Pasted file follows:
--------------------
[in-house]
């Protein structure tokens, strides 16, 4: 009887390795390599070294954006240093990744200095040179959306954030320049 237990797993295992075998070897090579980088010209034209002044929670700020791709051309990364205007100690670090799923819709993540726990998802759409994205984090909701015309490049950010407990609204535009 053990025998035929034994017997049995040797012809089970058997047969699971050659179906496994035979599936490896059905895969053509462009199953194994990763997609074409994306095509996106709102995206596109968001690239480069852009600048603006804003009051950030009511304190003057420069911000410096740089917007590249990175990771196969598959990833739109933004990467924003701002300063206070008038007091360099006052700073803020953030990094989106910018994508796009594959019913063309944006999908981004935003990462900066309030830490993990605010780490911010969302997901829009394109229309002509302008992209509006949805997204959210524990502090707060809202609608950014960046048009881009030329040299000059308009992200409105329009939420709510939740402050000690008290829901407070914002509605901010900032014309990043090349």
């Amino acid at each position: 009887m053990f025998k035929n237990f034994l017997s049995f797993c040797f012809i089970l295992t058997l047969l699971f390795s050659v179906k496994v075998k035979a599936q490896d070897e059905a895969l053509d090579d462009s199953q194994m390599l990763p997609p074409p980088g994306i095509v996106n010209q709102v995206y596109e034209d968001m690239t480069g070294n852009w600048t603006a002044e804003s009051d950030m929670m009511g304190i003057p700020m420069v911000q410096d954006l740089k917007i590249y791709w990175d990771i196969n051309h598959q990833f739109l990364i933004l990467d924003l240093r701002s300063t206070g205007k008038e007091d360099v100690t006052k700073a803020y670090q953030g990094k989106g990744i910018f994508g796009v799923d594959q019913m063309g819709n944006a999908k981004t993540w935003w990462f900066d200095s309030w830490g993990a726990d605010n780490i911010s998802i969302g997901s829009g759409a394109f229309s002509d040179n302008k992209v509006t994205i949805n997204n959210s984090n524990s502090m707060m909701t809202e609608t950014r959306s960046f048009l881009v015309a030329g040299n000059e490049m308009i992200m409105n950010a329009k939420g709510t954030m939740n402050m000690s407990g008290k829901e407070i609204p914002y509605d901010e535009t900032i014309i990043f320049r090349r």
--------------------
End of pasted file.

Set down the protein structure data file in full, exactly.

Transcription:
[in-house]
């Protein structure tokens, strides 16, 4: 009887390795390599070294954006240093990744200095040179959306954030320049 237990797993295992075998070897090579980088010209034209002044929670700020791709051309990364205007100690670090799923819709993540726990998802759409994205984090909701015309490049950010407990609204535009 053990025998035929034994017997049995040797012809089970058997047969699971050659179906496994035979599936490896059905895969053509462009199953194994990763997609074409994306095509996106709102995206596109968001690239480069852009600048603006804003009051950030009511304190003057420069911000410096740089917007590249990175990771196969598959990833739109933004990467924003701002300063206070008038007091360099006052700073803020953030990094989106910018994508796009594959019913063309944006999908981004935003990462900066309030830490993990605010780490911010969302997901829009394109229309002509302008992209509006949805997204959210524990502090707060809202609608950014960046048009881009030329040299000059308009992200409105329009939420709510939740402050000690008290829901407070914002509605901010900032014309990043090349």
């Amino acid at each position: 009887m053990f025998k035929n237990f034994l017997s049995f797993c040797f012809i089970l295992t058997l047969l699971f390795s050659v179906k496994v075998k035979a599936q490896d070897e059905a895969l053509d090579d462009s199953q194994m390599l990763p997609p074409p980088g994306i095509v996106n010209q709102v995206y596109e034209d968001m690239t480069g070294n852009w600048t603006a002044e804003s009051d950030m929670m009511g304190i003057p700020m420069v911000q410096d954006l740089k917007i590249y791709w990175d990771i196969n051309h598959q990833f739109l990364i933004l990467d924003l240093r701002s300063t206070g205007k008038e007091d360099v100690t006052k700073a803020y670090q953030g990094k989106g990744i910018f994508g796009v799923d594959q019913m063309g819709n944006a999908k981004t993540w935003w990462f900066d200095s309030w830490g993990a726990d605010n780490i911010s998802i969302g997901s829009g759409a394109f229309s002509d040179n302008k992209v509006t994205i949805n997204n959210s984090n524990s502090m707060m909701t809202e609608t950014r959306s960046f048009l881009v015309a030329g040299n000059e490049m308009i992200m409105n950010a329009k939420g709510t954030m939740n402050m000690s407990g008290k829901e407070i609204p914002y509605d901010e535009t900032i014309i990043f320049r090349r």